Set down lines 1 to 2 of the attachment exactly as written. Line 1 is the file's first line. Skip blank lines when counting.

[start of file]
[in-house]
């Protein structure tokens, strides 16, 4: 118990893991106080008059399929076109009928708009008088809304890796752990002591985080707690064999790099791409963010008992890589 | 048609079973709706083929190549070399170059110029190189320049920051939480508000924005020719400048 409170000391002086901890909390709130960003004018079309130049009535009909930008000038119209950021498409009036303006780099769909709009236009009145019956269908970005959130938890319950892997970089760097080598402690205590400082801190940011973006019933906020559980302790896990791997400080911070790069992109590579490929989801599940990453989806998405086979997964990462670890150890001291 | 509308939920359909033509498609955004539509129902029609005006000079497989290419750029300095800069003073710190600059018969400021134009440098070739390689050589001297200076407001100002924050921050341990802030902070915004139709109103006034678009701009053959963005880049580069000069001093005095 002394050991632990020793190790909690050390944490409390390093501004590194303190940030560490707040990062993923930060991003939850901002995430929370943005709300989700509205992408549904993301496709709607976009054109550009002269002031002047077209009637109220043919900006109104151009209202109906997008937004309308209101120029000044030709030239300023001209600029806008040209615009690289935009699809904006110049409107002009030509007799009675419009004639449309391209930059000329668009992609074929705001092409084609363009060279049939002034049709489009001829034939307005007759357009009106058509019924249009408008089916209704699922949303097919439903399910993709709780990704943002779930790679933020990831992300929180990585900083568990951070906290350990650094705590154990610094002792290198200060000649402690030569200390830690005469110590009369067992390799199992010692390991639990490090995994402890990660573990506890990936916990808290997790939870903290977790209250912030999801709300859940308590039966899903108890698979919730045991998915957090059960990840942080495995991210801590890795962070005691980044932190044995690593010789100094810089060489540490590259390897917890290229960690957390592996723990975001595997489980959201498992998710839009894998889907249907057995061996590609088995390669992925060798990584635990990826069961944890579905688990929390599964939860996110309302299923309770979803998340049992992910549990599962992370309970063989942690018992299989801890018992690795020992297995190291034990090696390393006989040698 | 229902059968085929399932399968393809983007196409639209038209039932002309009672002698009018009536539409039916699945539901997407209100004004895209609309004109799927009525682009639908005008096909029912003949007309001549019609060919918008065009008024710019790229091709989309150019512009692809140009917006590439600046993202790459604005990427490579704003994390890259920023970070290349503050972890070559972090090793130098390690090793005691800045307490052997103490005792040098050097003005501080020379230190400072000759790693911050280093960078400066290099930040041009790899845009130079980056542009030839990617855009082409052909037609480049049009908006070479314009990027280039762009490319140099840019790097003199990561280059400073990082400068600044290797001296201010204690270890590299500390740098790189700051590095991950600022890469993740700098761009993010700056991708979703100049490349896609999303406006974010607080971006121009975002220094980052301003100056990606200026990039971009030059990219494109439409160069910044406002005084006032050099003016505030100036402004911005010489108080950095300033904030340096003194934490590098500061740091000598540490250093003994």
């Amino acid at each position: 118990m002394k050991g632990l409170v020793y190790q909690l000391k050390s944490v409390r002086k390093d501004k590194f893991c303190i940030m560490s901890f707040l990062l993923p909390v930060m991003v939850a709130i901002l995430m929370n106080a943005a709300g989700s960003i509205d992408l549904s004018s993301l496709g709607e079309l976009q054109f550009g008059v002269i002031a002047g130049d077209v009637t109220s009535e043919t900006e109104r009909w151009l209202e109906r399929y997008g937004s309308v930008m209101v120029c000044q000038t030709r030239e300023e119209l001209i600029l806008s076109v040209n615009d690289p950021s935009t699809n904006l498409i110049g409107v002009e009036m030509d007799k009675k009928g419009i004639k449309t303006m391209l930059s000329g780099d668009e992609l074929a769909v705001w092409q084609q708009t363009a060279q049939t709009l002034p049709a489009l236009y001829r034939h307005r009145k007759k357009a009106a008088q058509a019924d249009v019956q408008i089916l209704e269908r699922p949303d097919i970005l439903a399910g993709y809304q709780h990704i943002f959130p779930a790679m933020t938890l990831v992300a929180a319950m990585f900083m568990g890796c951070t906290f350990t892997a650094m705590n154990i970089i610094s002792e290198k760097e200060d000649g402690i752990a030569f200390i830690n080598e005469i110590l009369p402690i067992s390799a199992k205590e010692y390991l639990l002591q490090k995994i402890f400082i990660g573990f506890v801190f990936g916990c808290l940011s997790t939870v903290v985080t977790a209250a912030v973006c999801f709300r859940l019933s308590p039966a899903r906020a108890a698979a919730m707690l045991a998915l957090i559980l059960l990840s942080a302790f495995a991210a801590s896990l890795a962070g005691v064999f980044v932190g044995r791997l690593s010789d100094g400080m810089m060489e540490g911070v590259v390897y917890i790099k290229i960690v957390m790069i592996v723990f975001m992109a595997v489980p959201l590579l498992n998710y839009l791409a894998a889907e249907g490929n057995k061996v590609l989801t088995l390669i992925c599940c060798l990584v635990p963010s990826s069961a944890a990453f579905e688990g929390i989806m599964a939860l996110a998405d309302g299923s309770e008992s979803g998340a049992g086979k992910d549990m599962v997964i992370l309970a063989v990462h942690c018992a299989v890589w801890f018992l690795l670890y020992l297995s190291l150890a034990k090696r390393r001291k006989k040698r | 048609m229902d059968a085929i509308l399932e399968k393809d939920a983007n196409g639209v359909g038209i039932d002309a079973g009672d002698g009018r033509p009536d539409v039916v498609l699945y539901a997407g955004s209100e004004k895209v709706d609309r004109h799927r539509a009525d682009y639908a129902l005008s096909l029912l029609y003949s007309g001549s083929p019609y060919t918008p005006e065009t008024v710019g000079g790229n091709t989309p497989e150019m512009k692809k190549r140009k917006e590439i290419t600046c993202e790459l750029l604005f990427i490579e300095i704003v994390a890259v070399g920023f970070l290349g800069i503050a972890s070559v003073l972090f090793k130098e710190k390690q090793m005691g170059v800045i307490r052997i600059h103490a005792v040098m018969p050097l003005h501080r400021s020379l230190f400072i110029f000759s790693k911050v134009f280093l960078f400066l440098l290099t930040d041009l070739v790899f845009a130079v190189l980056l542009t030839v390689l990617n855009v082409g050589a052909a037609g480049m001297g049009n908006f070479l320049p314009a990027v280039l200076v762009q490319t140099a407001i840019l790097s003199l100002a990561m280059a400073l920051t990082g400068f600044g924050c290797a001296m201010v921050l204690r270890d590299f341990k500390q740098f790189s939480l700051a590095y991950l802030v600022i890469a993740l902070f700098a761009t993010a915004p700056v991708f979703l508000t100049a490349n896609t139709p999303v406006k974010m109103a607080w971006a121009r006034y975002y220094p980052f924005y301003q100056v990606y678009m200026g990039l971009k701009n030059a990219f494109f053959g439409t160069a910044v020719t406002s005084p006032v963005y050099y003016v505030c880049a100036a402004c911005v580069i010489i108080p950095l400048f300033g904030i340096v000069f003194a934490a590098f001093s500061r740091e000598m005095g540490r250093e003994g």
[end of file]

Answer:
[in-house]
């Protein structure tokens, strides 16, 4: 118990893991106080008059399929076109009928708009008088809304890796752990002591985080707690064999790099791409963010008992890589 | 048609079973709706083929190549070399170059110029190189320049920051939480508000924005020719400048 409170000391002086901890909390709130960003004018079309130049009535009909930008000038119209950021498409009036303006780099769909709009236009009145019956269908970005959130938890319950892997970089760097080598402690205590400082801190940011973006019933906020559980302790896990791997400080911070790069992109590579490929989801599940990453989806998405086979997964990462670890150890001291 | 509308939920359909033509498609955004539509129902029609005006000079497989290419750029300095800069003073710190600059018969400021134009440098070739390689050589001297200076407001100002924050921050341990802030902070915004139709109103006034678009701009053959963005880049580069000069001093005095 002394050991632990020793190790909690050390944490409390390093501004590194303190940030560490707040990062993923930060991003939850901002995430929370943005709300989700509205992408549904993301496709709607976009054109550009002269002031002047077209009637109220043919900006109104151009209202109906997008937004309308209101120029000044030709030239300023001209600029806008040209615009690289935009699809904006110049409107002009030509007799009675419009004639449309391209930059000329668009992609074929705001092409084609363009060279049939002034049709489009001829034939307005007759357009009106058509019924249009408008089916209704699922949303097919439903399910993709709780990704943002779930790679933020990831992300929180990585900083568990951070906290350990650094705590154990610094002792290198200060000649402690030569200390830690005469110590009369067992390799199992010692390991639990490090995994402890990660573990506890990936916990808290997790939870903290977790209250912030999801709300859940308590039966899903108890698979919730045991998915957090059960990840942080495995991210801590890795962070005691980044932190044995690593010789100094810089060489540490590259390897917890290229960690957390592996723990975001595997489980959201498992998710839009894998889907249907057995061996590609088995390669992925060798990584635990990826069961944890579905688990929390599964939860996110309302299923309770979803998340049992992910549990599962992370309970063989942690018992299989801890018992690795020992297995190291034990090696390393006989040698 | 229902059968085929399932399968393809983007196409639209038209039932002309009672002698009018009536539409039916699945539901997407209100004004895209609309004109799927009525682009639908005008096909029912003949007309001549019609060919918008065009008024710019790229091709989309150019512009692809140009917006590439600046993202790459604005990427490579704003994390890259920023970070290349503050972890070559972090090793130098390690090793005691800045307490052997103490005792040098050097003005501080020379230190400072000759790693911050280093960078400066290099930040041009790899845009130079980056542009030839990617855009082409052909037609480049049009908006070479314009990027280039762009490319140099840019790097003199990561280059400073990082400068600044290797001296201010204690270890590299500390740098790189700051590095991950600022890469993740700098761009993010700056991708979703100049490349896609999303406006974010607080971006121009975002220094980052301003100056990606200026990039971009030059990219494109439409160069910044406002005084006032050099003016505030100036402004911005010489108080950095300033904030340096003194934490590098500061740091000598540490250093003994």